Before Jeff Hollinger fell for cocktails, he was passionate about food. The Huntington Beach native attended the California Culinary Academy in San Francisco. At Gordon’s House of Fine Eats – Gordon Drysdale’s cutting-edge but bygone restaurant in SoMa – he decided to move from the kitchen to the bar. Hollinger scored a coveted bartending job at Absinthe, which set the standard for classic cocktails in San Francisco. He’s been at the Hayes Valley brasserie for the past seven years, rising to the rank of general manager but remaining committed to the bar program. He teamed with Rob Schwartz – the man who hired him at Absinthe – on a project called The Art of the Bar, a cocktail book that was published by Chronicle Books in 2006. Hollinger is now in his final weeks at Absinthe. He’s opening another bar called Comstock Saloon in North Beach, from the same parent company. Hollinger recently sat down at Absinthe to discuss his past, his approach and his future.
Would you consider yourself a bartender or mixologist?
My default, because I don’t bartender right now, a mixologist. I’ve always been a bartender at heart, and I always will be a bartender at heart, even though I know I won’t bartend continually for the rest of my life. I will always be interested in cocktail creation, cocktail development, the promotion and education about the history of the cocktail. I’ve gotten myself involved in cocktails in a lot of ways. I just had a meeting this afternoon to become involved in an organization called the Barbary Coast Conservancy. It’s an organization that promotes all things beverage related, but ultimately it stems from the promotion of San Francisco cocktail culture. We started putting on San Francisco Cocktail Week three years ago and it was designed to be a celebration of our cocktail culture and cocktail community. It’s evolved into this entity that educates the general public about spirits, coffee, water, everything that we do and love as bartenders and as people in this industry.
When’s the next San Francisco Cocktail Week?
September 20-27, 2010. It’s typically the second week of May, but we just decided to push it back. San Francisco in September is beautiful. It’s just off the hook. It’s really trying to tap into that. Doing cocktail week in May is a lot of fun, but the one thing we’ve run into is, what you have access to is citrus, strawberries and a few herbs. Not much else is around. You start to come into September, you have late season stone fruit, you still have tomatoes…There’s this wealth of produce you can pull from and the weather’s just absurdly beautiful in San Francisco.
How did you become so interested in cocktails?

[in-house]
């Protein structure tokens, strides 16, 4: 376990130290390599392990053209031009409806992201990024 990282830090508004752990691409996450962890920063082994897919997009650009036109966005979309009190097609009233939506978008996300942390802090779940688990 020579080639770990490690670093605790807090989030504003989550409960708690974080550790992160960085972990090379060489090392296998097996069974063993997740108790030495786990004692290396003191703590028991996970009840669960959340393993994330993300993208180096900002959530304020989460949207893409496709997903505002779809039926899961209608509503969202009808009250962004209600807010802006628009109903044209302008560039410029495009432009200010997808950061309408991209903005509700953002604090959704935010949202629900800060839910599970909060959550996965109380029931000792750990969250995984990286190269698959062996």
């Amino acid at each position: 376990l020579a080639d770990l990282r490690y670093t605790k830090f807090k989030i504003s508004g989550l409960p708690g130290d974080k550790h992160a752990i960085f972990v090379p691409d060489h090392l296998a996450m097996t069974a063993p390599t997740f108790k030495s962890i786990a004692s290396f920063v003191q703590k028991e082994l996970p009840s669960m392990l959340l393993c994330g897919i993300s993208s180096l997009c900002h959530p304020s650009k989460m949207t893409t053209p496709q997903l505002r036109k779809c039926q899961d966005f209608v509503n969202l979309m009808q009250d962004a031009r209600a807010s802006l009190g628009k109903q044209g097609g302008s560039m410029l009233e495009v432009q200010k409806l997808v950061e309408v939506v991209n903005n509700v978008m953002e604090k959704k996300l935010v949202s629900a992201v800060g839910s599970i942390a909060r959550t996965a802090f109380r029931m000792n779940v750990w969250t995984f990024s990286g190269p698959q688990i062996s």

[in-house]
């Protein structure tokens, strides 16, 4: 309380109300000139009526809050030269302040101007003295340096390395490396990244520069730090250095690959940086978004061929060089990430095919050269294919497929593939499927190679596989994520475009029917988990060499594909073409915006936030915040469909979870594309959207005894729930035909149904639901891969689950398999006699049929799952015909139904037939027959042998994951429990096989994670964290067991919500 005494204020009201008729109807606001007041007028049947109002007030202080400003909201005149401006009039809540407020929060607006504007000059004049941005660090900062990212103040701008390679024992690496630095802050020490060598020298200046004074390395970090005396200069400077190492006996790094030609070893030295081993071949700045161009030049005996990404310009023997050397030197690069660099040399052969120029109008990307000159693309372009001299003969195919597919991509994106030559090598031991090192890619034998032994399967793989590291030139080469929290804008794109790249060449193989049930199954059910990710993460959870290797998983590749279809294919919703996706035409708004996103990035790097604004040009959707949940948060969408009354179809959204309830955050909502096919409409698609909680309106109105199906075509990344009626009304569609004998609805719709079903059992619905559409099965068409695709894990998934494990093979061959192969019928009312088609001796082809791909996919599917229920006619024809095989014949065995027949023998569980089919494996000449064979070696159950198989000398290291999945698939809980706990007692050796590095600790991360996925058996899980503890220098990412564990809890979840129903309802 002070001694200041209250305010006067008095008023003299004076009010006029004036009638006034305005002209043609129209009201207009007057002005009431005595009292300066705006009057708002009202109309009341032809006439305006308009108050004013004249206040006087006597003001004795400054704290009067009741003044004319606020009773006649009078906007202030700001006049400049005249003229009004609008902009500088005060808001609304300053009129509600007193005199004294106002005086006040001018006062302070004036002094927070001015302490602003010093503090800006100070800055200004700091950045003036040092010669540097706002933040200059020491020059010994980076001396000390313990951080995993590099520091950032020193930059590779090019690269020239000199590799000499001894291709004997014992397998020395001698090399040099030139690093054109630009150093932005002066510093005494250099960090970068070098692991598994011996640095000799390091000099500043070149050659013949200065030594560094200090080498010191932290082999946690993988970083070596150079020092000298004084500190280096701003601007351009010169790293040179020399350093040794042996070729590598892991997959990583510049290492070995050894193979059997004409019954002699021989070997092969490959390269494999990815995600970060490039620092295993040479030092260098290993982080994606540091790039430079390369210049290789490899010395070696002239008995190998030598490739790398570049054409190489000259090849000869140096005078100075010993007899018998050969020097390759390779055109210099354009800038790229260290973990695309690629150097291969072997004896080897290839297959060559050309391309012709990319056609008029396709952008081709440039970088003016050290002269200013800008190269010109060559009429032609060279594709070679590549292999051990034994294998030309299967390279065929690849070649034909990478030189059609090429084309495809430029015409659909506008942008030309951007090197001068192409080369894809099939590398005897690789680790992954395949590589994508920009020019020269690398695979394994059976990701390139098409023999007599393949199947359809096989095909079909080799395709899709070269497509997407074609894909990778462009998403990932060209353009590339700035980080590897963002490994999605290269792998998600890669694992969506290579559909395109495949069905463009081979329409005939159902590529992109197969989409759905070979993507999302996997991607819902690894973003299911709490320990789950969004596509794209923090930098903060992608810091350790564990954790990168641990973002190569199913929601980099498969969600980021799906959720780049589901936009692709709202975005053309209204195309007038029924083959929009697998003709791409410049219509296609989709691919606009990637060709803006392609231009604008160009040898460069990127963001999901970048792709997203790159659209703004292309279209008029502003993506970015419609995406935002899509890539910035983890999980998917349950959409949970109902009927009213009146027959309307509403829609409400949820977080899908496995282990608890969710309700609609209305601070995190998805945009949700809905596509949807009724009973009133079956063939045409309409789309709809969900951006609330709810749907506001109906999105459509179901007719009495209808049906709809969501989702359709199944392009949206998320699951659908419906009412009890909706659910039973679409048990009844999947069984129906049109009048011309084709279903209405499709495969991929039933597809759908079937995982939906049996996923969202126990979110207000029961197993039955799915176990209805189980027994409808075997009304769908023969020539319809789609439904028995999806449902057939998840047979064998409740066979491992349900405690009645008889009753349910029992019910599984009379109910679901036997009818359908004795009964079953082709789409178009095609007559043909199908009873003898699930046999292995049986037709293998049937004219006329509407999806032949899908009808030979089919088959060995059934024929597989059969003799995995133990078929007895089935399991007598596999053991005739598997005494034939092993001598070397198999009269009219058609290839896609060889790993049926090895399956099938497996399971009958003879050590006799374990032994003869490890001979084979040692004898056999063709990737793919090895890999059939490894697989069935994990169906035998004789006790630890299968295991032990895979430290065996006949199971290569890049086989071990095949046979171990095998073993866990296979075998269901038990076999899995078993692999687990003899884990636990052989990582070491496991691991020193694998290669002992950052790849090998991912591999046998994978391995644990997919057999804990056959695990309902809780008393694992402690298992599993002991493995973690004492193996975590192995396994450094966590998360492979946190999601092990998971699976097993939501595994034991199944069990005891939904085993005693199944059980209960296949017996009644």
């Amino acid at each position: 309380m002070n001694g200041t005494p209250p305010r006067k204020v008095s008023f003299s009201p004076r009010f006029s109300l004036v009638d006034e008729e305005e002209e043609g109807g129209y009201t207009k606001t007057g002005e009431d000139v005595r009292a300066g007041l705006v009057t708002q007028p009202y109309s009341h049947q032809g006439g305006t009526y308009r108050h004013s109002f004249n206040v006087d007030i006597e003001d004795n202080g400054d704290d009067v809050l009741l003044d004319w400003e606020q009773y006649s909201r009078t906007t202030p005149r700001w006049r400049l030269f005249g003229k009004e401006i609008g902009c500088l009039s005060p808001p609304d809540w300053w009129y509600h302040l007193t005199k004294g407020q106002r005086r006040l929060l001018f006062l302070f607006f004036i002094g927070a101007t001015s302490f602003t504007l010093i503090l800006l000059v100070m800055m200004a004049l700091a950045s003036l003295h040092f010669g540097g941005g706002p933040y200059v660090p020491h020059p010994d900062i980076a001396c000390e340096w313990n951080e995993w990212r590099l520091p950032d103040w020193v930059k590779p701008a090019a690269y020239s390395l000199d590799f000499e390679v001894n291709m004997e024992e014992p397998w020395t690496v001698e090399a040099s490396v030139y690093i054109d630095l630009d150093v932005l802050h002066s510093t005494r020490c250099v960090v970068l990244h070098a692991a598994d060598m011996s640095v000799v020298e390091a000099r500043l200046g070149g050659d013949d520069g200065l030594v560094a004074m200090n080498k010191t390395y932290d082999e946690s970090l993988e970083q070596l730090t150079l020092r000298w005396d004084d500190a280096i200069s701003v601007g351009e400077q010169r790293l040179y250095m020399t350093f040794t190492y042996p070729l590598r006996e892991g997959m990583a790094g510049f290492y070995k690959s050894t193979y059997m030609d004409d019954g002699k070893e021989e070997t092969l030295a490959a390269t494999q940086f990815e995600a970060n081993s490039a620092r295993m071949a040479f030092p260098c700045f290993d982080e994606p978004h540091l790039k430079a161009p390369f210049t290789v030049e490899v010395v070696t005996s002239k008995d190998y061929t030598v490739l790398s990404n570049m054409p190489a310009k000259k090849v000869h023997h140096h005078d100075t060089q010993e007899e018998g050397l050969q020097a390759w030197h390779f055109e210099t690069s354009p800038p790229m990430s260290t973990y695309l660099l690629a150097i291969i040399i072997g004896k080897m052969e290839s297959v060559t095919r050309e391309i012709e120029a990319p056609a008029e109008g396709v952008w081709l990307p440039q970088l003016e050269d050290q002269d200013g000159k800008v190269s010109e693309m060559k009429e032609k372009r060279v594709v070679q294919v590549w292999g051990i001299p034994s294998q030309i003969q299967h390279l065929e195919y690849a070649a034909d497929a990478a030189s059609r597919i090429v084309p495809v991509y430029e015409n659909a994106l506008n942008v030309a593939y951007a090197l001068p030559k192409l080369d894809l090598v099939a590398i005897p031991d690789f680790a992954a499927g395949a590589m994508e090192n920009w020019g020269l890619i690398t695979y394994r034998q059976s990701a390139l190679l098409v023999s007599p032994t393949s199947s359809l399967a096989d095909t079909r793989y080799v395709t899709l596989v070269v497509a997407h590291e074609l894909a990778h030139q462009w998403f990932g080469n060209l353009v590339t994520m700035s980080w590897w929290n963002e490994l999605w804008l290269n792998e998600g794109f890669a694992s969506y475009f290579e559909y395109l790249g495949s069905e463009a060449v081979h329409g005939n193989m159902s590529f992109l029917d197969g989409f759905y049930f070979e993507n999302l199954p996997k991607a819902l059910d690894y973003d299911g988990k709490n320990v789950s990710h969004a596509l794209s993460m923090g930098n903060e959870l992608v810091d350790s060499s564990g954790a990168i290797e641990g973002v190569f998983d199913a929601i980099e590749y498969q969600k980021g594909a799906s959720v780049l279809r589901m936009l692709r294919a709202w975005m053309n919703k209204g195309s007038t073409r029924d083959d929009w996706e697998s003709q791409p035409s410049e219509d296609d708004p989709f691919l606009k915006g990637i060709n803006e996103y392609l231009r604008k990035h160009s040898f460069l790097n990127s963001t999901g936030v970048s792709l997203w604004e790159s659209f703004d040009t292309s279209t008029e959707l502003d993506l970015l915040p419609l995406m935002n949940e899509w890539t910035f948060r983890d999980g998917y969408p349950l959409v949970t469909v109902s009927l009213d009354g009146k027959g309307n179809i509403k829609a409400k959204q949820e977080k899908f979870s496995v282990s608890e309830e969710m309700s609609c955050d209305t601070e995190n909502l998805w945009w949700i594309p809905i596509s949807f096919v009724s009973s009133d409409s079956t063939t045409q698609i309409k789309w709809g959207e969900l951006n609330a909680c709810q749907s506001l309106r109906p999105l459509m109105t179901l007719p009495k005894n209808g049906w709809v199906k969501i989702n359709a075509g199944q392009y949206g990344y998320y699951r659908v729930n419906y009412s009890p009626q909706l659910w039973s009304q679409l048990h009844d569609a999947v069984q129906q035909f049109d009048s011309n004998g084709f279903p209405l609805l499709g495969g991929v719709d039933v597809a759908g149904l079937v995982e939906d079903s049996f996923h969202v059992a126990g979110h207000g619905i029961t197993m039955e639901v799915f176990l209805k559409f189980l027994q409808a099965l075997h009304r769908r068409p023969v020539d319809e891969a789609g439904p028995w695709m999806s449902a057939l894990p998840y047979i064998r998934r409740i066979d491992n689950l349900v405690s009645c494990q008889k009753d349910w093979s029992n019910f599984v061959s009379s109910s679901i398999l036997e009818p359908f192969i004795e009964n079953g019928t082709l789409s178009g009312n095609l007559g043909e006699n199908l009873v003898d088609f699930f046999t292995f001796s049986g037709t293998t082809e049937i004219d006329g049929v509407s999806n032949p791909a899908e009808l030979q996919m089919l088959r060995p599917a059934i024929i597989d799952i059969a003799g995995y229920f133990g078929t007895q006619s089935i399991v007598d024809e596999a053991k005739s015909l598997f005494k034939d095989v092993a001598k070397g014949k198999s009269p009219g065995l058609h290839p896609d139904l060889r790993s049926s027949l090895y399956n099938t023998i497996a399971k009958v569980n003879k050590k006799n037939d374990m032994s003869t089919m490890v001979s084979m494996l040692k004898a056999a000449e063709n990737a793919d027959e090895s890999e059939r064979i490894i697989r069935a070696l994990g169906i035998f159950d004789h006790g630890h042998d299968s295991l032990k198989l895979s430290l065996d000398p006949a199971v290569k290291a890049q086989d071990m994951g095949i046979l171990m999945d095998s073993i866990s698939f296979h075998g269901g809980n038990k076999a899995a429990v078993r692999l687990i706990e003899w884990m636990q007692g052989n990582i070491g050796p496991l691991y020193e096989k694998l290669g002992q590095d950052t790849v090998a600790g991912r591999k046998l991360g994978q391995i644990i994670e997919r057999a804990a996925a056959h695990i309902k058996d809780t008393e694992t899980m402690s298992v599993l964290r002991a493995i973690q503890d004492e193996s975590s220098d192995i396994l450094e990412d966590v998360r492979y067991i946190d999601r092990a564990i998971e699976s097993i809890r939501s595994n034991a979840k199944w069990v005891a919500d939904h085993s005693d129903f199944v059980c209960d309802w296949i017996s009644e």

My grandparents had a house in Glendale. My grandfather had a little stand-behind two seater bar. It’s where as kids we’d all play. We gathered there and made Shirley Temples and played bartender. It was just something fun to do. I like the nostalgia of that, playing with all the bar trinkets that he had. I just got into that idea. There was something romantic about it, so I started collecting glassware and started buying booze and books. It just became something; I was interested in food and drink anyway. It all just exploded from there.
What spirit or liqueur are you interested in at the moment? Anything in particular?
It depends. Mixing cocktails, I’ve been playing a lot with agave based spirits, tequila and mezcal. Mezcal’s a lot of fun to use in cocktails. It brings in that smoky element, but you still get that salty-savory thing. I use whiskey a lot. I’m always a fan of rye whiskey…The flip side is if I’m doing something with a culinary twist to it; I come from a food background. Before I got into the bar industry, I went to culinary school and I’ve always been interested in food, so I try to manipulate things in a different way. It’s more than just muddling and herbing a cocktail. It’s like taking a mushroom…
The candy cap you recently used in L.A.?
Yeah, taking a savory element, whether it’s a mushroom or a beet and infusing it in or making a liqueur out of it. It’s taking things like that and finding a way…if I see a dish the chefs created that looks interesting and has different nuances of flavor, I’ll try to make something that goes in a glass and make something that somebody’s going to want to drink.
Do you do any cocktail pairings?
Sometimes. It’s funny that I was in L.A. doing cocktail pairings. I’m not a huge fan of them. They’re interesting to do from a creative standpoint. I like that challenge of coming up with something. I love the idea of being able to work with a chef to be able to come up with ideas, bounce things off each other and come up with a dish. It’s a lot of fun. Personally, I think that high-proof alcohol gets in the way of food. When you think about a cocktail, it’s generally higher proof than wine. There’s bolder, more assertive flavors that are going to come through, typically in the form of acid. You’re talking about citrus or even using a gastrique. Even if you’re getting your acid through a vinegar, you’re still having a higher acid content than you would with a crisp white wine. It gets in the way of the food.